Scarlet Fever: A Group A streptococcal infection

Tuesday, January 8, 2013

Not as common as it was 100 years ago, scarlet fever -- scarlatina -- is a bacterial infection caused by group A Streptococcus or "group A strep." This illness affects a small percentage of people who have strep throat or, less commonly, streptococcal skin infections. Scarlet fever is treatable with antibiotics and usually is a mild illness, but it needs to be treated to prevent rare but serious complications. Treatment with antibiotics also helps clear up symptoms faster and reduces spread to other children.

Although anyone can get scarlet fever, it usually affects children between 5 and 12 years of age. The classic symptom of the disease is not the fever, but a certain type of red rash that feels rough, like sandpaper.

Frequent hand washing is key in preventing scarlet fever.

Common symptoms

* A very red, sore throat

* A fever (101 degrees or above)

* A red rash with a sandpaper feel

* Bright red skin in underarm, elbow and groin creases

* A whitish coating on the tongue or back of the throat

* A "strawberry" tongue

* Headache

* Nausea and/or vomiting

* Swollen glands

* Body aches

Group A strep bacteria can live in a person's nose and throat. The bacteria are spread through contact with droplets from an infected person's cough or sneeze. If you touch your mouth, nose or eyes after touching something that has these droplets on it, you may become ill. If you drink from the same glass or eat from the same plate as the sick person, you could also become ill. It is possible to get scarlet fever from contact with sores from group A strep skin infections.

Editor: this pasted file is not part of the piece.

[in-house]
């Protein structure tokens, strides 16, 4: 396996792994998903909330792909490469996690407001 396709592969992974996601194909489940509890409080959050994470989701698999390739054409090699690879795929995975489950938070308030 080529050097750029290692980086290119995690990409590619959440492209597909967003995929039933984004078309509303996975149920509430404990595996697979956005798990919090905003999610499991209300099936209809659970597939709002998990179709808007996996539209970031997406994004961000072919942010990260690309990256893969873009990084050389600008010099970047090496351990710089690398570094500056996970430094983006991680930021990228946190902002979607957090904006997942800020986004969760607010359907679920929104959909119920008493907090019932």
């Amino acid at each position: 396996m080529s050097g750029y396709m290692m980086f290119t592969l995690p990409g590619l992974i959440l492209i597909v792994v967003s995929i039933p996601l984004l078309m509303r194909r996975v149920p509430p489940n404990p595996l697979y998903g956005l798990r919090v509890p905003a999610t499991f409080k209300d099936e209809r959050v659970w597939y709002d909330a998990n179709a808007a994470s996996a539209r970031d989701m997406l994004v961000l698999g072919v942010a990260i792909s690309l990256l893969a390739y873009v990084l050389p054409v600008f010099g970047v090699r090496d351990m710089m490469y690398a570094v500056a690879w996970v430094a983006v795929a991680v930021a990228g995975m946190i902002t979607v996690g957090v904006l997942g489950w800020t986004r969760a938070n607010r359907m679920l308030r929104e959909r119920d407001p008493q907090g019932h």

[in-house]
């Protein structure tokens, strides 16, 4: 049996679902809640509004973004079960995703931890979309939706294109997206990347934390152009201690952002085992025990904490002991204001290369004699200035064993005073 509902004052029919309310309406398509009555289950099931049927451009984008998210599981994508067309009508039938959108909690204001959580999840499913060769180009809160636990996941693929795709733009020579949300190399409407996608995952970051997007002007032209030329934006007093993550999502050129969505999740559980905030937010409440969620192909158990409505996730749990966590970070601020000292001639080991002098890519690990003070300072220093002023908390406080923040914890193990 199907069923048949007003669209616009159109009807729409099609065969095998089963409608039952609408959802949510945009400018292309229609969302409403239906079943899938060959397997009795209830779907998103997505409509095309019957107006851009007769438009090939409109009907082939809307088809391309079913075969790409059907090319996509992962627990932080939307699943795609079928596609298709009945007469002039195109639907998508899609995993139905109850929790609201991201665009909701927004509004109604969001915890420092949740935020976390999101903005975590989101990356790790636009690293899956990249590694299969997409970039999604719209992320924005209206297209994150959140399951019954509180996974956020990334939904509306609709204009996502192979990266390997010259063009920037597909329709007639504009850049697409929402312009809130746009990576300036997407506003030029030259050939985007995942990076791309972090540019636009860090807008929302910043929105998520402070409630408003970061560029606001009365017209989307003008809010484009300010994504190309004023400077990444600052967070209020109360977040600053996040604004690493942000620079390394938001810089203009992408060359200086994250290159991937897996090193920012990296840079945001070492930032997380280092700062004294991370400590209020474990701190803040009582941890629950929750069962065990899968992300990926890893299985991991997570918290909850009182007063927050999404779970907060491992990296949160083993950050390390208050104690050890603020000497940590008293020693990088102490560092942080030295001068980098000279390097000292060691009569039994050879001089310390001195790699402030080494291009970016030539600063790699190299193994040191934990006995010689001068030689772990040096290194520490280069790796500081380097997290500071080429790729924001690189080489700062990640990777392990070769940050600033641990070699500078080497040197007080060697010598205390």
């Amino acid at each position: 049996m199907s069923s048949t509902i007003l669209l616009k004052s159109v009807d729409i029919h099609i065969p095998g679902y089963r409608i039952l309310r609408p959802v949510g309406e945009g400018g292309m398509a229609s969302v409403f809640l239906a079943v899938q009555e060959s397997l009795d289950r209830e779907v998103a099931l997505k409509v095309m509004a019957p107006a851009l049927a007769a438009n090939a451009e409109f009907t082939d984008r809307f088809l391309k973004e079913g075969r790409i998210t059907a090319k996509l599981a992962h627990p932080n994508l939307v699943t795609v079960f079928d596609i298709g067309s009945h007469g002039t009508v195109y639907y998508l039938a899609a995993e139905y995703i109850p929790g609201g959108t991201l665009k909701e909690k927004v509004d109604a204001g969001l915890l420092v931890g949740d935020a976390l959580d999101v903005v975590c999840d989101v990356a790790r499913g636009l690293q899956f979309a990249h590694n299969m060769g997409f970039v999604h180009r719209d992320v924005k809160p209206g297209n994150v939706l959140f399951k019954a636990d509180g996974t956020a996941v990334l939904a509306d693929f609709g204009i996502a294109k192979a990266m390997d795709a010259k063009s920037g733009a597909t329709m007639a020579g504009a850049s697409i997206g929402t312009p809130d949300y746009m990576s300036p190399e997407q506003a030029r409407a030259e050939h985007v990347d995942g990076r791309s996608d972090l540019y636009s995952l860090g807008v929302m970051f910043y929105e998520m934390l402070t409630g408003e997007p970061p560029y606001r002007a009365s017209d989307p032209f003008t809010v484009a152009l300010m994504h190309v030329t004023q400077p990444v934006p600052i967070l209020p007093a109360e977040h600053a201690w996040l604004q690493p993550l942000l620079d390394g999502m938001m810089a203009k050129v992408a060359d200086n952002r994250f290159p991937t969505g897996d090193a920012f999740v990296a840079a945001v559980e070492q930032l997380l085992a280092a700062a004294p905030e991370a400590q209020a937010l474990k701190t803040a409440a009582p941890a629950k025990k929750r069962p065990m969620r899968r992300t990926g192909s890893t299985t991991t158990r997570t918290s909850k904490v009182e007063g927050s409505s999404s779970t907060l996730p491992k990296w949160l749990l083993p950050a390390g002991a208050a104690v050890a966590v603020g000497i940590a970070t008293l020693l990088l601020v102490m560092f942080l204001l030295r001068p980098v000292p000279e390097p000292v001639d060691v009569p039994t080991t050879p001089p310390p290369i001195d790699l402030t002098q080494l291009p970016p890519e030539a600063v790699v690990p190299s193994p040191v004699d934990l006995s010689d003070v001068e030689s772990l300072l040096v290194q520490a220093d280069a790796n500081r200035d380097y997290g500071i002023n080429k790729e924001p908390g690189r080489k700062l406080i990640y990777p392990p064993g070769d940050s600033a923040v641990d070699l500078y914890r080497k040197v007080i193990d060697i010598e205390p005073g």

What to expect

The illness usually begins with a fever and sore throat. There also may be chills, vomiting and abdominal pain. The tongue may have a whitish coating and appear swollen. It may also have a strawberry-like (red and bumpy) appearance. The throat and tonsils may be very red and sore, and swallowing may be painful.

One or two days after the illness begins, the characteristic red rash appears (although the rash can appear before illness or up to seven days later). Certain strep bacteria produce a toxin (poison) which causes some people to break out in the rash -- the "scarlet" of scarlet fever. The rash may first appear on the neck, underarm and groin, then spread over the body. Typically, the rash begins as small, flat red blotches which gradually become fine bumps and feel like sandpaper.

Although the cheeks might have a flushed appearance, there may be a pale area around the mouth. Underarm, elbow and groin skin creases may become brighter red than the rest of the rash. These are called Pastia's lines. The scarlet fever rash generally fades in about seven days. As the rash fades, the skin may peel around the finger tips, toes and groin area. This peeling can last up to several weeks.

Complications from scarlet fever may include:

* Rheumatic fever (an inflammatory disease that can affect the heart, joint, skin and brain)

* Kidney disease (inflammation of the kidneys, called poststreptococcal glomerulonephritis)

* Ear infections (otitis media)

* Skin infections

* Abscesses of the throat

* Pneumonia

* Arthritis

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